Equally inadequate is the association theory in explaining the development of word meanings in childhood. Here, too, it can account only for the purely external, quantitative changes in the bonds uniting word and meaning, for their enrichment and strengthening, but not for the fundamental structural and psychological changes that can and do occur in the development of language in children.
Oddly enough, the fast that associationism in general had been abandoned for some time did not seem to affect the interpretation of word and meaning. The Wuerzburg school, whose main object was to prove
the impossibility of reducing thinking to a mere play of associations and to demonstrate the existence of
specific laws governing the flow of thought, did not revise the association theory of word and meaning,
or even recognise the need for such a revision. It freed thought from the fetters of sensation and imagery
and from the laws of association, and turned it into a purely spiritual act. By so doing, it went back to the
prescientific concepts of St. Augustine and Descartes and finally reached extreme subjective idealism.
The psychology of thought was moving toward the ideas of Plato. Speech, at the same time, was left at
the mercy of association. Even after the work of the Wuerzburg school, the connection between a word
and its meaning was still considered a simple associative bond. The word was seen as the external
concomitant of thought, its attire only, having no influence on its inner life. Thought and speech had
never been as widely separated as during the Wuerzburg period. The overthrow of the association theory
in the field of thought actually increased its sway in the field of speech.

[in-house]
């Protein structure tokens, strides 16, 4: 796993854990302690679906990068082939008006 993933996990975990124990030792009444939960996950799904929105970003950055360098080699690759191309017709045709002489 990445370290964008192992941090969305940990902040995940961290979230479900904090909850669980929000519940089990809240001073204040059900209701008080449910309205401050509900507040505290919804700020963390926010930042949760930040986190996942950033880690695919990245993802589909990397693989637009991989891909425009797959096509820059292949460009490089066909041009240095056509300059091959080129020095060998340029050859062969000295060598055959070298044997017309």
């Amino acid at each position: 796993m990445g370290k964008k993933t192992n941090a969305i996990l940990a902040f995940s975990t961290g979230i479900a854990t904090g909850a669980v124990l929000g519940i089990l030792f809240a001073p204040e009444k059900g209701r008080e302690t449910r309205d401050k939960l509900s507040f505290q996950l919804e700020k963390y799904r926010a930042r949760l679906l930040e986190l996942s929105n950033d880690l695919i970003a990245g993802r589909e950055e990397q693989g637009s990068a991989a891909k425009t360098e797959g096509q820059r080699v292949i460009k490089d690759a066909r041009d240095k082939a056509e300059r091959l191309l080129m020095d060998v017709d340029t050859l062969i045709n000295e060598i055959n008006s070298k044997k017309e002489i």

The work of other psychologists further reinforced this trend. Selz continued to investigate thought
without considering its relation to speech and came to the conclusion that man's productive thinking and
the mental operations of chimpanzees were identical in nature - so completely did he ignore the
influence of words on thought.
Even Ach, who made a special study of word meaning and who tried to overcome associationism in his
theory of concepts, did not go beyond assuming the presence of
with associations, in the process of concept formation. Hence, the conclusions he reached did not change
the old understanding of word meaning. By identifying concept with meaning, he did not allow for
development and changes in concepts. Once established, the meaning of a word was set forever; its
development was completed. The same principles were taught by the very psychologists Ach attacked.
To both sides, the starting point was also the end of the development of a concept; the disagreement
concerned only the way in which the formation of word meanings began.
In Gestalt psychology, the situation was not very different. This school was more consistent than others